Public relations scramble as president disses Pietermaritzburg

2013-10-23 00:00

LIGHT “ribbing” of other cities — including the capital of his home province — by President Jacob Zuma quickly turned into a public relations nightmare yesterday.

Trying to convince the residents of Gauteng that paying for e-tolls was a good idea, Zuma cracked a few jokes about the state of roads in Pietermaritzburg, Rustenburg and Malawi.

Addressing an ANC manifesto forum attended by students, academics and business people at Wits University in Johannesburg on Monday night, Zuma said the roads are to be tolled to pay back the money borrowed to build freeways to make the economy flow in Johannesburg.

Using humour to drive home his point, Zuma had the audience in stitches when he said Johannesburg was a “serious national city” — unlike Rustenburg or Pietermaritzburg.

“The principle of user pay has to be applied to complement the money government spent [to build the roads]. This is what all economies in the world do. We can’t think like Africans in Africa generally, we’re in Johannesburg.”

Zuma added that the freeway between Johannesburg and Pretoria was “not some national road in Malawi”.

Well, some residents missed the joke.

By midday yesterday, presidential spokesperson Mac Maharaj was scrambling to contain the fall-out.

“The Presidency has noted reports in certain media, suggesting that President Jacob Zuma insinuated that Africans were backward … If there has been any such understanding, the answer is ‘no’, that is not what the president meant,” said Maharaj.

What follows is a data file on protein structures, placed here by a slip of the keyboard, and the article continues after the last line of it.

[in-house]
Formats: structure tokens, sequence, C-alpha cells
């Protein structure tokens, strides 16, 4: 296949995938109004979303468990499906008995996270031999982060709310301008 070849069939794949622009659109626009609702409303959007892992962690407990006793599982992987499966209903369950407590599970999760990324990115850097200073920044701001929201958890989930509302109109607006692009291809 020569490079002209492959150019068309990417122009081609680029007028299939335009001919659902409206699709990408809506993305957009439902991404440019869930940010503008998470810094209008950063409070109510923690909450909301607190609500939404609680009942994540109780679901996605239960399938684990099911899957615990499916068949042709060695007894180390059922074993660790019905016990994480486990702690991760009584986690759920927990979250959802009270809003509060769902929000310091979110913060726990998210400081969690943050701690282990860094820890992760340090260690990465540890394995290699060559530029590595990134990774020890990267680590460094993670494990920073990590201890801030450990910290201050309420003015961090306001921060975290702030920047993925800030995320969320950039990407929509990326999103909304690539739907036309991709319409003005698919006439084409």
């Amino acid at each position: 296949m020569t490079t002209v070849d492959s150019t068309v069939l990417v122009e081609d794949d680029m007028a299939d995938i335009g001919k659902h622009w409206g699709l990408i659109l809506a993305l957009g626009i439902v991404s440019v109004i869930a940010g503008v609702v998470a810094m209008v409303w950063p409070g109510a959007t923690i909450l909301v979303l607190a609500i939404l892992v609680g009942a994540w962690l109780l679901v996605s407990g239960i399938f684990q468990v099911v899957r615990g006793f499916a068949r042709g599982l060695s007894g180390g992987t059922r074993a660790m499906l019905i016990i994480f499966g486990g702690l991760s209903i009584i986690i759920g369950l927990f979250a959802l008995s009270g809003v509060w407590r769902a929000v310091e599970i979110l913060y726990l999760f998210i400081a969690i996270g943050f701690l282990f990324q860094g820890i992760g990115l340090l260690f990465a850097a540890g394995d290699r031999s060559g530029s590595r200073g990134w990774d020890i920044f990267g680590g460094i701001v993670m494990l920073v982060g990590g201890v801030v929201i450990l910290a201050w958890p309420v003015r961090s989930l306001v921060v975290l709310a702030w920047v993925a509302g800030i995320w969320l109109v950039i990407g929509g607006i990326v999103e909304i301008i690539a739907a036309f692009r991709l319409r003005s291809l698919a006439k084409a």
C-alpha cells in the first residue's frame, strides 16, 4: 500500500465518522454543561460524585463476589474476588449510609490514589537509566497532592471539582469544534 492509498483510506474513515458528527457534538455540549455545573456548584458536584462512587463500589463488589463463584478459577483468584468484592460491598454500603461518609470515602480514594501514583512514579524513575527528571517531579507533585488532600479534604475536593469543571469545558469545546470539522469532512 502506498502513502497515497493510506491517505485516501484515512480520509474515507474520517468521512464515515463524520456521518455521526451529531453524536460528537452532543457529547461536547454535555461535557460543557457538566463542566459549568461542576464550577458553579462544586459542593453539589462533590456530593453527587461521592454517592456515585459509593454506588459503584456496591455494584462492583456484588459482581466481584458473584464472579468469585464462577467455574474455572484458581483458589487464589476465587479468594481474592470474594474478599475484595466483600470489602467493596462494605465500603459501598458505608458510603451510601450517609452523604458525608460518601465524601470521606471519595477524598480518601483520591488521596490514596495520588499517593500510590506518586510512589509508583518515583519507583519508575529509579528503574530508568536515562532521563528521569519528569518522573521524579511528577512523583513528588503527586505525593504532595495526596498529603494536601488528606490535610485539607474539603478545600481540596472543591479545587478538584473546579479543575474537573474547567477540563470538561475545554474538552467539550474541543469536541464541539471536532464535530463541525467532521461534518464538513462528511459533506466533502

Commenting on the perceived slight to Pietermaritzburg, Maharaj told The Witness the president’s comments had been taken out of context.

The president, insisted Maharaj, had meant that people should not look at the Gauteng road from a local point of view; they needed to look at it from the national perspective. “The Gauteng roads are important in that they are the heartbeat of our economy, our strategy to create employment … the remarks were meant in that context, it was never meant to be derogatory.”

In terms of the mention of Pietermaritzburg by Zuma, IFP leader Dolo Zondi was not so easily swayed. “This is perhaps a slip of the tongue … he is looking down on his own city.”

uMgungundlovu District Mayor Yusuf Bhamjee avoided making comment, saying he had not heard about the remarks and was in a meeting.

DA leader Bill Lambert also said he had not heard anything about the remarks.

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